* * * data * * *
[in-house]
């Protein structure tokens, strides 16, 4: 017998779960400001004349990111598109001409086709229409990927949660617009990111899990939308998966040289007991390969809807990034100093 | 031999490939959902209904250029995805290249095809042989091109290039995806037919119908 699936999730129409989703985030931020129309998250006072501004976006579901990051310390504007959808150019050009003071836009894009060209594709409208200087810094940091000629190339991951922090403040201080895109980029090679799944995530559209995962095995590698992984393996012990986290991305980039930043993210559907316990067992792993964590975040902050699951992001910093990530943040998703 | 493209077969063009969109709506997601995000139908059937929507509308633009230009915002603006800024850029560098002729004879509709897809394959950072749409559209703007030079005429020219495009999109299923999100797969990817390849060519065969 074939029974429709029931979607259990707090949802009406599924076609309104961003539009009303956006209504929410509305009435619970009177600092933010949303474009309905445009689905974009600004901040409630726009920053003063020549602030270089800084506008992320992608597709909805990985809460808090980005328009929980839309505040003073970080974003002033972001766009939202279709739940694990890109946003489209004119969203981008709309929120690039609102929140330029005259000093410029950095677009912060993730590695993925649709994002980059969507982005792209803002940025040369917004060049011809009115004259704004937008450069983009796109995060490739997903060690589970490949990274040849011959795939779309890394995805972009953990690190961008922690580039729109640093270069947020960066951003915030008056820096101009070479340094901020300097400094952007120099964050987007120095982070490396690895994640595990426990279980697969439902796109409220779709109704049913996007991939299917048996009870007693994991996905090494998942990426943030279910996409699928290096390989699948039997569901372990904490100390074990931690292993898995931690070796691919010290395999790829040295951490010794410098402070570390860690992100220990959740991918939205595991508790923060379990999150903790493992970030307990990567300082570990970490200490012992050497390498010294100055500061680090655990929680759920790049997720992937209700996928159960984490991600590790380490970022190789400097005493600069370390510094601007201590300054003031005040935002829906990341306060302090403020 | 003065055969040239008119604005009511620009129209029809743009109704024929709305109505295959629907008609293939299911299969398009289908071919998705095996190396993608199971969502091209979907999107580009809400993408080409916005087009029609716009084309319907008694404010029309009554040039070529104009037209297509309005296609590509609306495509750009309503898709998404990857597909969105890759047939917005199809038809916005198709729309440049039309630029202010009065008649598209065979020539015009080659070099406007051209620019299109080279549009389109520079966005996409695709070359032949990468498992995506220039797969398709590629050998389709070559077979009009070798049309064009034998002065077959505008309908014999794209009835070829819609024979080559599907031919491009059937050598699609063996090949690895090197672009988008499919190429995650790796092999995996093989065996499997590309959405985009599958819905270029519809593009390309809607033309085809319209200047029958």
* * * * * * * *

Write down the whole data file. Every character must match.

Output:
[in-house]
């Protein structure tokens, strides 16, 4: 017998779960400001004349990111598109001409086709229409990927949660617009990111899990939308998966040289007991390969809807990034100093 | 031999490939959902209904250029995805290249095809042989091109290039995806037919119908 699936999730129409989703985030931020129309998250006072501004976006579901990051310390504007959808150019050009003071836009894009060209594709409208200087810094940091000629190339991951922090403040201080895109980029090679799944995530559209995962095995590698992984393996012990986290991305980039930043993210559907316990067992792993964590975040902050699951992001910093990530943040998703 | 493209077969063009969109709506997601995000139908059937929507509308633009230009915002603006800024850029560098002729004879509709897809394959950072749409559209703007030079005429020219495009999109299923999100797969990817390849060519065969 074939029974429709029931979607259990707090949802009406599924076609309104961003539009009303956006209504929410509305009435619970009177600092933010949303474009309905445009689905974009600004901040409630726009920053003063020549602030270089800084506008992320992608597709909805990985809460808090980005328009929980839309505040003073970080974003002033972001766009939202279709739940694990890109946003489209004119969203981008709309929120690039609102929140330029005259000093410029950095677009912060993730590695993925649709994002980059969507982005792209803002940025040369917004060049011809009115004259704004937008450069983009796109995060490739997903060690589970490949990274040849011959795939779309890394995805972009953990690190961008922690580039729109640093270069947020960066951003915030008056820096101009070479340094901020300097400094952007120099964050987007120095982070490396690895994640595990426990279980697969439902796109409220779709109704049913996007991939299917048996009870007693994991996905090494998942990426943030279910996409699928290096390989699948039997569901372990904490100390074990931690292993898995931690070796691919010290395999790829040295951490010794410098402070570390860690992100220990959740991918939205595991508790923060379990999150903790493992970030307990990567300082570990970490200490012992050497390498010294100055500061680090655990929680759920790049997720992937209700996928159960984490991600590790380490970022190789400097005493600069370390510094601007201590300054003031005040935002829906990341306060302090403020 | 003065055969040239008119604005009511620009129209029809743009109704024929709305109505295959629907008609293939299911299969398009289908071919998705095996190396993608199971969502091209979907999107580009809400993408080409916005087009029609716009084309319907008694404010029309009554040039070529104009037209297509309005296609590509609306495509750009309503898709998404990857597909969105890759047939917005199809038809916005198709729309440049039309630029202010009065008649598209065979020539015009080659070099406007051209620019299109080279549009389109520079966005996409695709070359032949990468498992995506220039797969398709590629050998389709070559077979009009070798049309064009034998002065077959505008309908014999794209009835070829819609024979080559599907031919491009059937050598699609063996090949690895090197672009988008499919190429995650790796092999995996093989065996499997590309959405985009599958819905270029519809593009390309809607033309085809319209200047029958």